Legacy churns out many reissues from Columbia, RCA, and smaller, “swallowed-up” labels.

Occasionally, greatness surfaces, such as Tijuana Moods by Charles Mingus and the compilation Just Like a Woman: Nina Simone Sings Classic Songs of the ‘60s. The Mingus, first released in 1962, recounts his trip to the Mexican border town during a tumultuous personal time. The improv-based compositions combine jazz with Mexican influences in what Mingus believed at the time was his greatest work. Filled out by Mingus’ bass and his accompanists’ trumpet, trombone, alto and tenor saxophones, piano, drums, percussion, castanets, and snatches of voice, Tijuana Moods (plus extensive liner notes) is a 35-minute primer on a songwriter’s inspiration. “Dizzy Moods” is a breezy, excited jaunt that Mingus sketched on his way to Mexico. “Ysabel’s Table Dance” blends Mexican influences into the jazz, “Tijuana Gift Shop” captures Mingus’ memories of a tapestry he bought, and “Los Mariachis” wanders the streets with local musicians. “Flamingo,” the only song here that Mingus did not write, is a pensive recollection.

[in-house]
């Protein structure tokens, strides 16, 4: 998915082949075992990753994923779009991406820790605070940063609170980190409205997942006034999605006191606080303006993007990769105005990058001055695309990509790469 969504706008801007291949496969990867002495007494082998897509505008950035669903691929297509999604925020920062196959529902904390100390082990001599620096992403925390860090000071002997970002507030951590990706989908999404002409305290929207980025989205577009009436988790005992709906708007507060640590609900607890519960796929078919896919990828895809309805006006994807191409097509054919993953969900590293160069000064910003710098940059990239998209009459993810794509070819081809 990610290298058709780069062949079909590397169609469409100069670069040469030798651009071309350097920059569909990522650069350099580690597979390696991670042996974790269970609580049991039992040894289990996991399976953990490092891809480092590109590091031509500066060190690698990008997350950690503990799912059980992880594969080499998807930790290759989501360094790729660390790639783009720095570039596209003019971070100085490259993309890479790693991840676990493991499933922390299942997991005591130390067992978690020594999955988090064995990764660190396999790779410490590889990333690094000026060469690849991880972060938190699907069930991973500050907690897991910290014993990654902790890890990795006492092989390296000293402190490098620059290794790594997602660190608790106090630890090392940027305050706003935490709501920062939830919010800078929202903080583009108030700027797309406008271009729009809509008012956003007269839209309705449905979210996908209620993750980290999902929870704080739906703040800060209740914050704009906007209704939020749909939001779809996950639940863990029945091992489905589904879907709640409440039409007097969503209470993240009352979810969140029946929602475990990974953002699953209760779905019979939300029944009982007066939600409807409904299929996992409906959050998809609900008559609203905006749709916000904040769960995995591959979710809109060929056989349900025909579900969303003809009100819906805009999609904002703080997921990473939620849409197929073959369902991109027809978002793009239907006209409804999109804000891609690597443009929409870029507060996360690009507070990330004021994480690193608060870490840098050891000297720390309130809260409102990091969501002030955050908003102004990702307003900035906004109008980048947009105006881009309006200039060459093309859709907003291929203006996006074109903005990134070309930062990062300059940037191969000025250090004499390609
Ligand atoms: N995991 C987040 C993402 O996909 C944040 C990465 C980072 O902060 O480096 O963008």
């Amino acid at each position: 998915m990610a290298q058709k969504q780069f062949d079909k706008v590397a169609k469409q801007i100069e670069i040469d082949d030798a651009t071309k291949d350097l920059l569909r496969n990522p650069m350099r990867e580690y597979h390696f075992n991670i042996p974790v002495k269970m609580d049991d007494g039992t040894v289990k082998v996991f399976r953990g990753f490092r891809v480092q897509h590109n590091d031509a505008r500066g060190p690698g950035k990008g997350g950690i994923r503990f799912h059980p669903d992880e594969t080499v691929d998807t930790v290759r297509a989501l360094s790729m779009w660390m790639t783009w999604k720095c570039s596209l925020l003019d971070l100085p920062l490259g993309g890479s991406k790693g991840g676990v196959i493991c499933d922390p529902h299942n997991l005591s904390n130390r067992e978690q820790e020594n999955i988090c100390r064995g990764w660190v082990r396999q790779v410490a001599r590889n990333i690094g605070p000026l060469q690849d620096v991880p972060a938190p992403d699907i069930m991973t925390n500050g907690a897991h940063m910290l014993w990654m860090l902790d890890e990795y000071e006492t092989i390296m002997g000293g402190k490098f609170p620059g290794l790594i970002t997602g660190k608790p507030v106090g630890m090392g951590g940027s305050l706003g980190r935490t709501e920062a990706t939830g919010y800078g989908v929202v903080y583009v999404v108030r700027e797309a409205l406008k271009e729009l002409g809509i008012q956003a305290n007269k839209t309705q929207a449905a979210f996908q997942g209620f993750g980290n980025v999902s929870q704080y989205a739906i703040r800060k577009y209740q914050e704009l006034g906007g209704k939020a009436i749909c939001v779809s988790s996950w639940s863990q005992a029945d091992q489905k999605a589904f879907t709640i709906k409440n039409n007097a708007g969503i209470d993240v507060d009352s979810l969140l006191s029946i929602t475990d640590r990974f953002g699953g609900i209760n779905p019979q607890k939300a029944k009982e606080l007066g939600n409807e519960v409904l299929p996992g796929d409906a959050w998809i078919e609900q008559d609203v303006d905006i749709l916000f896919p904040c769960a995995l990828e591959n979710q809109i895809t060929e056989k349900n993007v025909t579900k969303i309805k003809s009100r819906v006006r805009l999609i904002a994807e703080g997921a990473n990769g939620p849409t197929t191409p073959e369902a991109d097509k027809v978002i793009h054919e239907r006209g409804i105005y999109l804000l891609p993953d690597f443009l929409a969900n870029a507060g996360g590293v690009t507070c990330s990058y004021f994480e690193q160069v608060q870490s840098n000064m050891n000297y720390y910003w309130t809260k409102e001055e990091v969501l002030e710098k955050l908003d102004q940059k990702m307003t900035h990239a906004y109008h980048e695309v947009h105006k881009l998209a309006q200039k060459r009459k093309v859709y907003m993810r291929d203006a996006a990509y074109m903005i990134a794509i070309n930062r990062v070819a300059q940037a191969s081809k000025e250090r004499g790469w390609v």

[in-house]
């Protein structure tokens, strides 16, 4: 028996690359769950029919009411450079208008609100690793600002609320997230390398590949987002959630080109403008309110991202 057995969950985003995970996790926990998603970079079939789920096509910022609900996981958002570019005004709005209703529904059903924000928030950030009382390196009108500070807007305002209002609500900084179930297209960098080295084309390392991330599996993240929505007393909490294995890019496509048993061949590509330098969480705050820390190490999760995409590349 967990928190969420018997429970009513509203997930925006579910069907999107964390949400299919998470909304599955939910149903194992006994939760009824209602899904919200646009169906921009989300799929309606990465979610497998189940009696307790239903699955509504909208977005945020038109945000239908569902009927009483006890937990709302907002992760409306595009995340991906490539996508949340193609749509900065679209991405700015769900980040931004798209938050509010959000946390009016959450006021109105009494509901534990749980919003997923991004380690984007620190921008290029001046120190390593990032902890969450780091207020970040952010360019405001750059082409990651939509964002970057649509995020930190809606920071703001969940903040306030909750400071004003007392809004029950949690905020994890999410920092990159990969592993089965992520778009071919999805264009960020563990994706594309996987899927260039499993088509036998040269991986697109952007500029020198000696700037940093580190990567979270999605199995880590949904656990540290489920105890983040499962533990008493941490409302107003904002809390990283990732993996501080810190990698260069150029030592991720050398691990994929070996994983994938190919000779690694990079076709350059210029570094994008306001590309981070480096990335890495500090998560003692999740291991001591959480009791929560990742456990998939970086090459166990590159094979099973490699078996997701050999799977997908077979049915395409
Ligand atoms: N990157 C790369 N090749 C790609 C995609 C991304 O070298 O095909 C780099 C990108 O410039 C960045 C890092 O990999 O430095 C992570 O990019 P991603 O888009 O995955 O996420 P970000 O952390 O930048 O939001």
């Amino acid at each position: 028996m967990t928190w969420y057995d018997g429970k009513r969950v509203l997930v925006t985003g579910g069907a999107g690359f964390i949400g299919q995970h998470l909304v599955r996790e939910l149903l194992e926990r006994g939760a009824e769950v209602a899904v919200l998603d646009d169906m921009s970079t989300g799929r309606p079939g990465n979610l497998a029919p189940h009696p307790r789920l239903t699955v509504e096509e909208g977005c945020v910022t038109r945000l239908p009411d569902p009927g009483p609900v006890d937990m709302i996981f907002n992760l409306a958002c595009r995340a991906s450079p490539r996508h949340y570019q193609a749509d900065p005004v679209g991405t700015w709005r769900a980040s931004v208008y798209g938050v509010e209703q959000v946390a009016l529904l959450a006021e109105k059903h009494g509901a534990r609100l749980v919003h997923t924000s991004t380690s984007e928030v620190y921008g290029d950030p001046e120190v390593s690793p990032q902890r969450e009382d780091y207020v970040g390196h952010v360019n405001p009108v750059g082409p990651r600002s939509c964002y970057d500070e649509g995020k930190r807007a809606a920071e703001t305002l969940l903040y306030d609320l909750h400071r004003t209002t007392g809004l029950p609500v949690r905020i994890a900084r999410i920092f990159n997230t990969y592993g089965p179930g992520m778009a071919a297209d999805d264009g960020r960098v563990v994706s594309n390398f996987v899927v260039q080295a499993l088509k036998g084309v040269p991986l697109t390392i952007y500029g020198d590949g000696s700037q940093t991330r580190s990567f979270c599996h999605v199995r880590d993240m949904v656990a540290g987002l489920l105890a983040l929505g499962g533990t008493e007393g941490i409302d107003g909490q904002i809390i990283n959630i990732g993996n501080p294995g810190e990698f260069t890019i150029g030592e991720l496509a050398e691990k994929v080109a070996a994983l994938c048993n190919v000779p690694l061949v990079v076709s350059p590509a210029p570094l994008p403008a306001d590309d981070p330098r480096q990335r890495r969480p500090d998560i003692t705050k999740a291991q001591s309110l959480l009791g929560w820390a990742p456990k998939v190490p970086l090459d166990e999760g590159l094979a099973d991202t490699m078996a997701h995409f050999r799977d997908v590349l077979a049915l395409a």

The reissue includes a spoken-word piece, “A Colloquial Dream,” which has nothing to do with Tijuana but is still a good listen. Written by Lonnie Elders, edited by Langston Hughes, and performed by Melvin Stewart, it was included in slightly different form as “Scenes in the City” on A Modern Jazz Symposium of Music and Poetry with Charlie Mingus, released on c.d. in 1994. Simone, on Just Like a Woman, proves (again) that the best covers of other people’s songs are the ones that bring something new to them. She possesses 14 hits from the fertile 1960s: three of Dylan’s (“Just Like a Woman,” “Tom Thumb’s Blues,” and “I Shall Be Released”), plus “I Think It’s Going to Rain Today,” “Suzanne,” “The Pusher,” and more, including one or two that should have died in remainder bins. She also does the traditional “House of the Rising Sun,” a hit for The Animals in the 1960s. The songs become hers because of her unique vision. Personal experience and interpretation are closely connected. These two c.d.’s are near-perfect examples of the creative impulse and the independent spirit.-Tom Geddie


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